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December 6, 2002 | Bob Baker, Times Staff Writer
Frank Abagnale, who is about to become America's most popular con man, is standing in a darkened auditorium in downtown L.A., scaring the bejesus out of a couple hundred business people. He has been talking in a calm, quick, flawless cadence for more than two hours, flashing his 140 slide projections on a big screen, listing every manner of fraud that could befall these men and women: forgery, embezzlement, bogus checks, identity theft.
February 21, 2013 | By Kenneth Turan, Los Angeles Times Film Critic
A deeply satisfying feat of storytelling, "Bless Me, Ultima" makes a difficult task look easy. It combines innocence and experience, the darkness and wonder of life, in a way that is not easy to categorize but a rich pleasure to watch. Taken from Rudolfo Anaya's landmark book, perhaps the bestselling Chicano novel of all time, "Bless Me, Ultima" presented certain obstacles. Though its protagonist is a very young boy, what he observes of life is not exclusively kindhearted. The story has the honesty of emotion you'd associate with having a 6-year-old as protagonist, but likely material for a Disney film this is not. More than that, "Bless Me, Ultima," set in the New Mexico of 1944, posits an age of wonders and miracles where magic realism informs young Antonio Marez's sense of how strange and unfathomable the world can seem.
July 23, 1996
A popular reading program for children at the San Fernando Library is combining guest performers with creative incentives to promote multiculturalism. "Read About Me," a twice-weekly program, has been popular among parents looking for educational--and free--ways to help their 6- to 12-year-olds have some fun and beat the heat. "It's really a fun time for the staff as well as for the kids," said library assistant Diane Gavin.
April 14, 1993
"Get It if You Can" and "Girls Also Use Sex" (March 25) featured students' responses to the Lakewood High School posse story. Only one respondent (Gloria) mentions the real possibility of contracting a venereal disease in indiscriminate sexual encounters. Do any of these boys, anxious to up their sex scores, practice safe sex? This should have been part of your article. LOUISE HAUTER La Canada
September 10, 1986 | Associated Press
Three gunmen kidnaped the top official of the International Lions Club in Lebanon and Jordan today, a day after an American educator was abducted in Muslim West Beirut on his way to play golf. Police identified today's kidnaping victim as Victor Kenou, a Christian Lebanese of Syrian origin. He was abducted at gunpoint at 9:35 a.m. near the French Embassy compound in West Beirut, authorities said. There was no immediate claim of responsibility.
April 3, 2012 | Maria La Ganga and Joel Rubin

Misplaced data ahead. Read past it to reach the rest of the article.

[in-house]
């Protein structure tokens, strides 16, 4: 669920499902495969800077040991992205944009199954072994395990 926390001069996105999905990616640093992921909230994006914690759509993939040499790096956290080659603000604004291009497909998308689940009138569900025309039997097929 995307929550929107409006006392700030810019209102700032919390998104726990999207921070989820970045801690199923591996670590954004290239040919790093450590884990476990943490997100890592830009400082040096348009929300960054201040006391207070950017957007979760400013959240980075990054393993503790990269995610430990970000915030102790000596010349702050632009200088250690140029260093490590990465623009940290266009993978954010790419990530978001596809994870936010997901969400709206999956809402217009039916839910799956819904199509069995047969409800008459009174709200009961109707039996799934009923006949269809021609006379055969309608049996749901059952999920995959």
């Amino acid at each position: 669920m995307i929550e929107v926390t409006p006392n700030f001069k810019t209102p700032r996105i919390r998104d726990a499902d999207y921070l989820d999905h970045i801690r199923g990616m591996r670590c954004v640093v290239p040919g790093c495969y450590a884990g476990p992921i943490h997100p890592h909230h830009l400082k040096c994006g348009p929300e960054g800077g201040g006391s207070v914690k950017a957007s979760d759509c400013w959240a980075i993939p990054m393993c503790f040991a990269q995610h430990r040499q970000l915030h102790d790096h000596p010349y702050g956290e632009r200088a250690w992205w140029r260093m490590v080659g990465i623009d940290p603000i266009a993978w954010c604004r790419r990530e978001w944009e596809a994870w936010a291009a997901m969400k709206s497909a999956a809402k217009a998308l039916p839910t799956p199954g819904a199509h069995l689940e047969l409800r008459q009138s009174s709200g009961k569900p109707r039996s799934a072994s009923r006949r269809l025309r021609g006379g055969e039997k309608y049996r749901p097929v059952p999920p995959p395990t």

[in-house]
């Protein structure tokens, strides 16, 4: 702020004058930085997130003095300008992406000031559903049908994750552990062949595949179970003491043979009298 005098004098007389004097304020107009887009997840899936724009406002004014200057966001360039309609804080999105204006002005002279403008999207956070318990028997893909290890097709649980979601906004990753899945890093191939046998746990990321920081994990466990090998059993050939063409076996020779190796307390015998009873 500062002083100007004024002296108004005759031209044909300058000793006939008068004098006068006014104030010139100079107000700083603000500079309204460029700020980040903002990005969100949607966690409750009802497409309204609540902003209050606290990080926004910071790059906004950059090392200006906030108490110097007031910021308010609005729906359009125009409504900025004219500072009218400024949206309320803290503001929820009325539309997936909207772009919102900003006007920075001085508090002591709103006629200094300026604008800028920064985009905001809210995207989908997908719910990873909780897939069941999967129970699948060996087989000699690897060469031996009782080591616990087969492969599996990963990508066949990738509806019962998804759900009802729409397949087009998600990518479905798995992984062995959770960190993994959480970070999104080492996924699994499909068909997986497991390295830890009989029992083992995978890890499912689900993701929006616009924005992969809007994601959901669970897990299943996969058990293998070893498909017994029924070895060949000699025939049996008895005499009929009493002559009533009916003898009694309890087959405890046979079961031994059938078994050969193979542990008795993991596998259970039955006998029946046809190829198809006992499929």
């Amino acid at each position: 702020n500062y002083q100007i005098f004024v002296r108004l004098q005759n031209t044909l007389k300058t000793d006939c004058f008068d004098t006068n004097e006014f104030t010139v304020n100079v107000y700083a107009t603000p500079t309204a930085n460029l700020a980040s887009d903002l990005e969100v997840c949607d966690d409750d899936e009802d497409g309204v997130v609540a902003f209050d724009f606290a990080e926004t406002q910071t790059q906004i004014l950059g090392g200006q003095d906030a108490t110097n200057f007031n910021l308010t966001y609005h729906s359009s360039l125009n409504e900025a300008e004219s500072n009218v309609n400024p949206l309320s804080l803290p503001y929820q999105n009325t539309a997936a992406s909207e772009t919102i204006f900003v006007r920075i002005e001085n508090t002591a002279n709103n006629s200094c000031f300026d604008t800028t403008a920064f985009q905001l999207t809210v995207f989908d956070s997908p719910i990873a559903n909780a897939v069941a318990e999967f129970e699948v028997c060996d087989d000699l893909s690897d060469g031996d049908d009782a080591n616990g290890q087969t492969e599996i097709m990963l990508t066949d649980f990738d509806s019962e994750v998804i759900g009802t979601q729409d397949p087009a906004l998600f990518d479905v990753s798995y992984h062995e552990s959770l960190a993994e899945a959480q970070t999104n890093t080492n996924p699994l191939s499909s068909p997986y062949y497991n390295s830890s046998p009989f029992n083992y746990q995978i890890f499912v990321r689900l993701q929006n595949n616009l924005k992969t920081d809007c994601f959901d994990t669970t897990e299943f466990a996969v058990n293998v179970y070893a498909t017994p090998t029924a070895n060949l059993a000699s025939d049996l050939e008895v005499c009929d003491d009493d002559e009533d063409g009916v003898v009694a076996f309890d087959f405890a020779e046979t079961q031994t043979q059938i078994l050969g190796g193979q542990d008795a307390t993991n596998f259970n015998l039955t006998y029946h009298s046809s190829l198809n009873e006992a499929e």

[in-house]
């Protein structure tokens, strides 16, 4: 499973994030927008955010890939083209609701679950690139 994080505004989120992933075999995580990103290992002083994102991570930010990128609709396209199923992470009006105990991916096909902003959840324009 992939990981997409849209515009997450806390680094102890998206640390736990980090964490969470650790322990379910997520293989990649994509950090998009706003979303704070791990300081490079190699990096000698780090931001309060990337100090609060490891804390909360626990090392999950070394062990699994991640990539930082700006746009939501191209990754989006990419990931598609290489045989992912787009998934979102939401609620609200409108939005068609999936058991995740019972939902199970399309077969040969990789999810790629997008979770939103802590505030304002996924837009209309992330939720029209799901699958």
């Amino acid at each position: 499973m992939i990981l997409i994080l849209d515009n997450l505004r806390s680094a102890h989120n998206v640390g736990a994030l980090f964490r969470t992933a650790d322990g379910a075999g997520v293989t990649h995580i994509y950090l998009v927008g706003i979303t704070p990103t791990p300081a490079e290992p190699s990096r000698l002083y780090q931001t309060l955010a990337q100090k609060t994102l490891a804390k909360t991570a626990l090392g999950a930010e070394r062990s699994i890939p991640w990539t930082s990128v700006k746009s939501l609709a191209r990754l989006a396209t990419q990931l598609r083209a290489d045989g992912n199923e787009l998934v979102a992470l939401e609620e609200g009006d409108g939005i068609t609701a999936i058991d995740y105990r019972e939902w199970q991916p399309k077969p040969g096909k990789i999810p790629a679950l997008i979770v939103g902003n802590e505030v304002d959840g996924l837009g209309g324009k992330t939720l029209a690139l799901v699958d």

A former student at a small Christian college opened fire in the middle of a classroom, police said, leaving seven people dead in one of California's worst mass killings. Authorities and witnesses described the suspect, identified as 43-year-old One L. Goh, as calmly spraying bullets around the classroom of Oikos University on Monday morning, seemingly without discrimination. "He stood up and began shooting," Oakland Police Chief Howard Jordan said Monday evening. Goh allegedly then left the classroom and continued his attack.
July 9, 1998 | RICHARD WARCHOL
Thirteen high school journalists and two high school programs were selected Wednesday as winners and honorable mentions in The Times Ventura County and Valley editions' first high school journalism awards program. The winners, whose works were selected from hundreds of entries, are: * Nick Edwards, Adolfo Camarillo High School, feature story. * Luis Chavarin, Channel Islands High School, feature photo. * Eric Cheung, Thousand Oaks High School, cartoon/illustration.
November 5, 2000 | NANCY FORREST-YOSNOW
Two children's programs are being offered by the Fillmore Library to encourage greater interest in reading. During this election week, youngsters of all ages will have an opportunity to vote for their favorite books at the library as part of the Fillmore Friends of Library's "Books Get Our Vote" program. The votes will be taken from Nov. 6 through Nov. 11 at the library. Children who participate will receive a sticker and bookmark, according to library supervisor Cathy Thomason.
February 9, 2010 | By Yuriko Nagano
She likes Care Bears, doesn't wear makeup yet, and took her nom de plume from a character in the Disney classic "Bambi." And last year, 15-year-old "Bunny" became one of Japan's top authors of a genre called keitai -- cellphone -- novels. After getting its start as a tale told on tiny cellular screens, her three-volume novel "Wolf Boy x Natural Girl" has gone on to sell more than 110,000 paperback copies since its release in May, according to Starts Publishing Co. The "Wolf Boy" author, who took her alias from Thumper's friend Miss Bunny, started writing when she was in the sixth grade, after her parents bought her a cellphone.
June 12, 2010 | By Charles Solomon, Special to the Los Angeles Times
Readers over 30 may not recognize manga artist Takehiko Inoue's name, but teens and twentysomethings in America, Japan, France, Brazil and 19 other countries follow the misadventures of basketball star wanna-be Hanamichi Sakuragi in "Slam Dunk," samurai Miyamoto Musashi's progress on the musha shugyo ("warrior's path") in "Vagabond" and the struggles of wheelchair basketball ace Kiyoharu Togawa in "Real." Inoue has sold more than 157 million books worldwide. Born in 1967 in Kagoshima prefecture, Inoue attended Kumamoto University but dropped out to concentrate on manga.
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